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Iain Sinclair's Walking Practice around London

Updated: Jan 13, 2020


London Review of Books. (2017) Iain Sinclair: The Last London. [Online], Available at: https://www.youtube.com/watch?v=B05mdDG8k2s&t=4s


Iain Sinclair is one of the most celebrated figures associated with Psychogeography in the UK. In "Lights out for the Territory" Sinclair drifted in the city of London, "to walk out from Hackney to Greenwich Hill, and back along the River Lea to Chingford Mount. " he explored the hidden city and memorials of London from the historical and geographical investigation. According to Sinclair "The concept of 'strolling', aimless urban wander, the flâneur, had been superseded. We had moved into the age of the stalker; journeys made with intent-sharp-eyed and unsponsored. The stalker was our role-model: purposed hiking, not dawdling, nor browsing. No time for the savoring of reflections in shop windows, admiration for art Nouveau ironwork, attractive matchboxes rescued from the gutter. This was walking with a thesis." (Sinclair, 1997) For Sinclair, walking becomes an individual practice, he didn't ask for a group activity. The purpose of his walking mainly focuses on the history and culture aspect, he sought to conduct research, a self- investigation through the act of "strolling". Sinclair keeps his walking practice around the city of London for over 30 years.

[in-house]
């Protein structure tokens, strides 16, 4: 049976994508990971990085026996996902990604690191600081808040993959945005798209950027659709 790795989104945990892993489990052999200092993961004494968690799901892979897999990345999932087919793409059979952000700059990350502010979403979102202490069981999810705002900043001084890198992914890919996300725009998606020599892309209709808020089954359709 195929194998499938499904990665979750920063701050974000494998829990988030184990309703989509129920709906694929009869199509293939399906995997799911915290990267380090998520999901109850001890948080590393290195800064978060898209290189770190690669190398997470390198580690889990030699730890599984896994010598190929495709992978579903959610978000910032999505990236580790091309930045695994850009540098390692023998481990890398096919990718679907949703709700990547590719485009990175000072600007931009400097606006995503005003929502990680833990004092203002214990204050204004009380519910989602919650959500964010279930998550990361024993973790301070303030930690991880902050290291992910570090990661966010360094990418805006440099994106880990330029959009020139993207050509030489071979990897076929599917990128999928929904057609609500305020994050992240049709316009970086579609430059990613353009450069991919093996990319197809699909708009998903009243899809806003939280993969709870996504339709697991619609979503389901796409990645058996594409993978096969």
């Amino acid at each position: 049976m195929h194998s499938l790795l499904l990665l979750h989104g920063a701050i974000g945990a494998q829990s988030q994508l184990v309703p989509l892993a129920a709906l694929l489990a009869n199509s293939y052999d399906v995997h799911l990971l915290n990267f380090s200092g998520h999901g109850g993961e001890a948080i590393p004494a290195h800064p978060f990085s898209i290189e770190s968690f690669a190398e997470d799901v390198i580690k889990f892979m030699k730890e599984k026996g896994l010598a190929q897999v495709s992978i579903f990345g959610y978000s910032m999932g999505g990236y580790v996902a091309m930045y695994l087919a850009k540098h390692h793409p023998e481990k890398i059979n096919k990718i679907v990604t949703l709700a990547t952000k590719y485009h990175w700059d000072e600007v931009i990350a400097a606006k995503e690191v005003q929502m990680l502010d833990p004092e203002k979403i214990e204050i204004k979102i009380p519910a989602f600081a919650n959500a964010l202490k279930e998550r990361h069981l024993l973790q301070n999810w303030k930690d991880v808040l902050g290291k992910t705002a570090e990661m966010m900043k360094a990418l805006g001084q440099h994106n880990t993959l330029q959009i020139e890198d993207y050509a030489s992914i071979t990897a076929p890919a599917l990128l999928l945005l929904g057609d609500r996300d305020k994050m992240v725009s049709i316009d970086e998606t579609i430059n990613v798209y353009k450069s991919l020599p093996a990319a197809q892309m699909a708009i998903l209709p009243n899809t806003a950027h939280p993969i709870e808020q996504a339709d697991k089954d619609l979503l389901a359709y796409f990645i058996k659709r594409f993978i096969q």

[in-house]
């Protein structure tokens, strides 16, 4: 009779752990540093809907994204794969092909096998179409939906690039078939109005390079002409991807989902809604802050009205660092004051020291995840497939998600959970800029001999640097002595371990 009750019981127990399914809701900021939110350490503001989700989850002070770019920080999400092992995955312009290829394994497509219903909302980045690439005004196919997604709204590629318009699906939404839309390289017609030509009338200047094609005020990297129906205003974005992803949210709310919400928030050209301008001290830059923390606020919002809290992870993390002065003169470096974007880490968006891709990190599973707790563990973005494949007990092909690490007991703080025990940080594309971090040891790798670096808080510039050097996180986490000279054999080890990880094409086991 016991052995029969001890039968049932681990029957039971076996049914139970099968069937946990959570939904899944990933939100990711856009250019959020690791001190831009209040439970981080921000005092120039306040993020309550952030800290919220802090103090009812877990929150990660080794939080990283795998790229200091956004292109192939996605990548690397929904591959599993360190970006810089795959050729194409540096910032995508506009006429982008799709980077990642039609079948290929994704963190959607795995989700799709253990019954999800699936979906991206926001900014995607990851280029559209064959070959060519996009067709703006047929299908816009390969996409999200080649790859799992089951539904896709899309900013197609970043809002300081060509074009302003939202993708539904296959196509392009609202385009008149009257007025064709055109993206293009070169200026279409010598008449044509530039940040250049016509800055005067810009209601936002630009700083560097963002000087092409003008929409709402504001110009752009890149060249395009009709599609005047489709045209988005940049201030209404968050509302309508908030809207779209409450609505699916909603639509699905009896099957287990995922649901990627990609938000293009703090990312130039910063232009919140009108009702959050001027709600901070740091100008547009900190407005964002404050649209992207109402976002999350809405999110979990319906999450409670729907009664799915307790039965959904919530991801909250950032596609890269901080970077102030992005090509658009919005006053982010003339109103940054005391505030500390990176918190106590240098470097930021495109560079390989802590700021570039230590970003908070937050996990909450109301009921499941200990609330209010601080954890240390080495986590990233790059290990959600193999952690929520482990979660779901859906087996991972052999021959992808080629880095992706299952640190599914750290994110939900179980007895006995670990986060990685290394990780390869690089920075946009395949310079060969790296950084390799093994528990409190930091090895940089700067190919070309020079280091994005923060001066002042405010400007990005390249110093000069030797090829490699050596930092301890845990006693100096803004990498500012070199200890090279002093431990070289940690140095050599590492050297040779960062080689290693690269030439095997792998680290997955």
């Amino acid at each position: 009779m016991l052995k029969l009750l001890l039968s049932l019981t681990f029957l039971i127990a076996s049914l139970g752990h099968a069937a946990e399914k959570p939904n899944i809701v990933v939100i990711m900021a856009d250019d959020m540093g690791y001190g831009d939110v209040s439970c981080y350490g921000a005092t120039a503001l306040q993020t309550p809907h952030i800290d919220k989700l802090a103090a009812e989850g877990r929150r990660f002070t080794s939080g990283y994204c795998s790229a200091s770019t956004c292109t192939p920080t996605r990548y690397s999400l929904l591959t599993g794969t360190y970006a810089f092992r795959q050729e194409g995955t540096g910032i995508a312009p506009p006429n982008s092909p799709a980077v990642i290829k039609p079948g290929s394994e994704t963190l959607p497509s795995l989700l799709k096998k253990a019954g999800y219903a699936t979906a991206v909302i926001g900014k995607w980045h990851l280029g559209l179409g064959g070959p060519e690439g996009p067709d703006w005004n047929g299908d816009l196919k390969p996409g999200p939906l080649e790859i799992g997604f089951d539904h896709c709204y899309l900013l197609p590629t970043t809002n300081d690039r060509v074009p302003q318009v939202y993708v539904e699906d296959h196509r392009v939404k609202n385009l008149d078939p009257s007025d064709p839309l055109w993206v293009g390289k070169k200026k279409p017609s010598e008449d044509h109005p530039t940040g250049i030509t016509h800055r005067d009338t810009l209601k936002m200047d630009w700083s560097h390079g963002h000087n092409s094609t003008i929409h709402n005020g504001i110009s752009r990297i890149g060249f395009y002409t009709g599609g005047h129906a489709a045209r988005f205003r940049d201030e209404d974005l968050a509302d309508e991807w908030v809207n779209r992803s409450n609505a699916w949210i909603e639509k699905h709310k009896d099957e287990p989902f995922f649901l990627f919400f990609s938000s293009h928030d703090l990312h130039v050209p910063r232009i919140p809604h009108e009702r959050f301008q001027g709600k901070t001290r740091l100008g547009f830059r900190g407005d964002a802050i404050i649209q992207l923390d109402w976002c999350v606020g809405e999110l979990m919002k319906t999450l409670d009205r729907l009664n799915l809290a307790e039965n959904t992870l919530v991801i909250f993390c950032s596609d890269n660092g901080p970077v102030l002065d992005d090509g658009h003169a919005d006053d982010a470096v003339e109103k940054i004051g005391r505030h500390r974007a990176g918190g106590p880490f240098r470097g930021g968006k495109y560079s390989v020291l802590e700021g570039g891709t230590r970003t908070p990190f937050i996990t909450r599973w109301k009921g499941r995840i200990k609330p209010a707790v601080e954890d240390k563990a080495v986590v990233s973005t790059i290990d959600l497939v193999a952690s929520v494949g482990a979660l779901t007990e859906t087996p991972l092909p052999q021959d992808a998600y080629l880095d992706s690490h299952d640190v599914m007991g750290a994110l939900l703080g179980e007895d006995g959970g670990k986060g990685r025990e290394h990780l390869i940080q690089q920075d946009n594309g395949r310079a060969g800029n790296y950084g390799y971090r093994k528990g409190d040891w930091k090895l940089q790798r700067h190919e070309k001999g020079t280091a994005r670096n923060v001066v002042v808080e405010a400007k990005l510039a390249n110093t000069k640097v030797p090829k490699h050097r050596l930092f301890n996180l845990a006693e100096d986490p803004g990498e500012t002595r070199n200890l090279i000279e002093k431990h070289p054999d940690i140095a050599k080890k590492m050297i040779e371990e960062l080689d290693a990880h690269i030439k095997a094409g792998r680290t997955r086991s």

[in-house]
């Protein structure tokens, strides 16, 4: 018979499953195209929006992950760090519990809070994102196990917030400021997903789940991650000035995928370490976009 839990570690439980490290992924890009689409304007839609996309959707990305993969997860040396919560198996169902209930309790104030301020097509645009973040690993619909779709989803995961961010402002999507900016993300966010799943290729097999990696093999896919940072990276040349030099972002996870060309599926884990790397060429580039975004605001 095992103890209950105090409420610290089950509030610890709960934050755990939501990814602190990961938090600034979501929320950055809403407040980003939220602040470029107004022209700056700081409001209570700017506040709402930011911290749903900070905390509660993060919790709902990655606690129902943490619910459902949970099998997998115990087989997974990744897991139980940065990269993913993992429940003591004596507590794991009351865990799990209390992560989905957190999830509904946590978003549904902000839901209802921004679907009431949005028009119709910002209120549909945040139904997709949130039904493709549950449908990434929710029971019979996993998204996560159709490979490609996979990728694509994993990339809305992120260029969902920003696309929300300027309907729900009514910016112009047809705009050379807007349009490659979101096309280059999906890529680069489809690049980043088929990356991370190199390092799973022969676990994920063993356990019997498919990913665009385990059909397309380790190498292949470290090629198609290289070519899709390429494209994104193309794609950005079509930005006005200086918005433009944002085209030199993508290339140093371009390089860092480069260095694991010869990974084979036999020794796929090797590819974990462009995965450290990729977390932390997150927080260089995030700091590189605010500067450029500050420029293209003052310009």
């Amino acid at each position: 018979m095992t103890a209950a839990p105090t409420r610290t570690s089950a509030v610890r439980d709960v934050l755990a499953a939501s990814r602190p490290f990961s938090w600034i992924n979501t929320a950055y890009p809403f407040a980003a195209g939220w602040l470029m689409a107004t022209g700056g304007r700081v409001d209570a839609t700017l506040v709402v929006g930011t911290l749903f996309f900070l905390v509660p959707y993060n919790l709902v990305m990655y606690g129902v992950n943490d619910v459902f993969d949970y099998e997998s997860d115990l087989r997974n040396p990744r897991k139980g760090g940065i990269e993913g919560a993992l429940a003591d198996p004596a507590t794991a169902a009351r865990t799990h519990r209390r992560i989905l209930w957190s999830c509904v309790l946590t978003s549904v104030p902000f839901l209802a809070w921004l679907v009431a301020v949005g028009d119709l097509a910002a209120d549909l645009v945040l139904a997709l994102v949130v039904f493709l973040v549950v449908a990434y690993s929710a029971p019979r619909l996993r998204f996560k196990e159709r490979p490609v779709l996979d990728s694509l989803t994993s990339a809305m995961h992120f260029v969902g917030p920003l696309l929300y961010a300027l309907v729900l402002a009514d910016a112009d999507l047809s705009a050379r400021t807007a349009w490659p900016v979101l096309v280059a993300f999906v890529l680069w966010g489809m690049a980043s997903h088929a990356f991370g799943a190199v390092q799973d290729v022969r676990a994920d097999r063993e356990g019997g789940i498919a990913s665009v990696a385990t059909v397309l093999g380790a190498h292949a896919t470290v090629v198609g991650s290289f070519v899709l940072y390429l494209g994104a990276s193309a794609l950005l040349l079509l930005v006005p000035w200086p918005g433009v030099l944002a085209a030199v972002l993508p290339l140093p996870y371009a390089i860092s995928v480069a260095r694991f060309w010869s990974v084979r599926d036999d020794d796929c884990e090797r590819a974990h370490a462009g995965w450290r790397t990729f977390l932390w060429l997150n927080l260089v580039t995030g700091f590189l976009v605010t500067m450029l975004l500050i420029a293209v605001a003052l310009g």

Reference:

Sinclair, I. (2003) ”Lights Out for the Territory” Penguin Books


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